Brief Communications

Nature 419, 897 (31 October 2002) | doi:10.1038/419897a

Chemical mimicry: Male ants disguised by the queen's bouquet

Sylvia Cremer1,2, Matthew F. Sledge3 & Jürgen Heinze1

Males of the tropical ant Cardiocondyla obscurior are either wingless and aggressive or winged and docile, and both compete for access to virgin queens in the nest1, 2. Although the fighter males (ergatoids) attack and kill other ergatoids, they tolerate and even attempt to mate with their winged rivals. Here we show that the winged males avoid the aggression of wingless males by mimicking the chemical bouquet of virgin queens, but that their mating success is not reduced as a result. This example of female mimicry by vigorous males is surprising, as in other species it is typically used as a protective strategy by weaker males, and may explain the coexistence and equal mating success of two male morphs.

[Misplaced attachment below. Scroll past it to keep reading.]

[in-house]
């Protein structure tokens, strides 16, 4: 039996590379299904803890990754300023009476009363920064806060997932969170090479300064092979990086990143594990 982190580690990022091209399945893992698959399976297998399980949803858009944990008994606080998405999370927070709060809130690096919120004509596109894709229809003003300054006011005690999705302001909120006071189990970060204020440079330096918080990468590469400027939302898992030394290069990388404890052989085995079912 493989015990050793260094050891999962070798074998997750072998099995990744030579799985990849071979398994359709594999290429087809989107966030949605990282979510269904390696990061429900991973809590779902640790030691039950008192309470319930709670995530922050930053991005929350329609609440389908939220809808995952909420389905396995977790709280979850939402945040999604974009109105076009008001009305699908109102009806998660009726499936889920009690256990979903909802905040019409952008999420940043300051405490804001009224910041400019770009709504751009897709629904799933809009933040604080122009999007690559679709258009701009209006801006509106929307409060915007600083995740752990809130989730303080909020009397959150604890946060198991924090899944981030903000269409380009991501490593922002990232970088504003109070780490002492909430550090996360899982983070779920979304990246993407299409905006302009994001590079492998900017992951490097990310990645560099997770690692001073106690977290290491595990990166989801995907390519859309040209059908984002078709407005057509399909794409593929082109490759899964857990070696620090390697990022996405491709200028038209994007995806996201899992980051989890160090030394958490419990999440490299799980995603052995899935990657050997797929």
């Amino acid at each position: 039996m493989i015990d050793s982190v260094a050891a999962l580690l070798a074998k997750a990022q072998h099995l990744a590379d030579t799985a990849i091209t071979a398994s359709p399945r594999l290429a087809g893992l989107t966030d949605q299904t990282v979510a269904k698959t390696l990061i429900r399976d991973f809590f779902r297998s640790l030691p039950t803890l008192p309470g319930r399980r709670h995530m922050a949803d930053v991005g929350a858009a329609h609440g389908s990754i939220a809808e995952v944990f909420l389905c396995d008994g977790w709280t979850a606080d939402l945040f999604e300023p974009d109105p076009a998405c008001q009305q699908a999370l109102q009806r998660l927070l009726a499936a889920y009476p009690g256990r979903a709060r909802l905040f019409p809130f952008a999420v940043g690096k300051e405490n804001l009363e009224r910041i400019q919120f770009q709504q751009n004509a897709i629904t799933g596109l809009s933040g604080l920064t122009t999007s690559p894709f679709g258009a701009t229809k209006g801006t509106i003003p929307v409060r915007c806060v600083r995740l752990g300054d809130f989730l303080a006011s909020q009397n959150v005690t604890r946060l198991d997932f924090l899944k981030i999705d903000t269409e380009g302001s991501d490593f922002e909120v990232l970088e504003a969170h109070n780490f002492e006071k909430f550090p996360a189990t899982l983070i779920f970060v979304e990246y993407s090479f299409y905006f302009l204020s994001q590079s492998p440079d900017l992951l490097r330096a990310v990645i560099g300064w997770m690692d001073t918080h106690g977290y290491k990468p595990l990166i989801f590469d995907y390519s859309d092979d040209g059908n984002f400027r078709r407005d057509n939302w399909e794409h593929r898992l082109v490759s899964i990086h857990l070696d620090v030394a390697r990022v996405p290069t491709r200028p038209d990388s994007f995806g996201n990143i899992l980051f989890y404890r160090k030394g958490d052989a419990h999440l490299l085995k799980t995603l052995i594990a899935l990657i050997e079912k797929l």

1. Biology 1, University of Regensburg, 93040 Regensburg, Germany
  2. Present address: Department of Population Ecology, Zoological Institute, University of Copenhagen, DK-2100 Copenhagen, Denmark
  3. Department of Animal Biology and Genetics, University of Florence, 50125 Florence, Italy

Correspondence to: Sylvia Cremer1,2 e-mail: Email: sylvia.cremer@biologie.uni-regensburg.de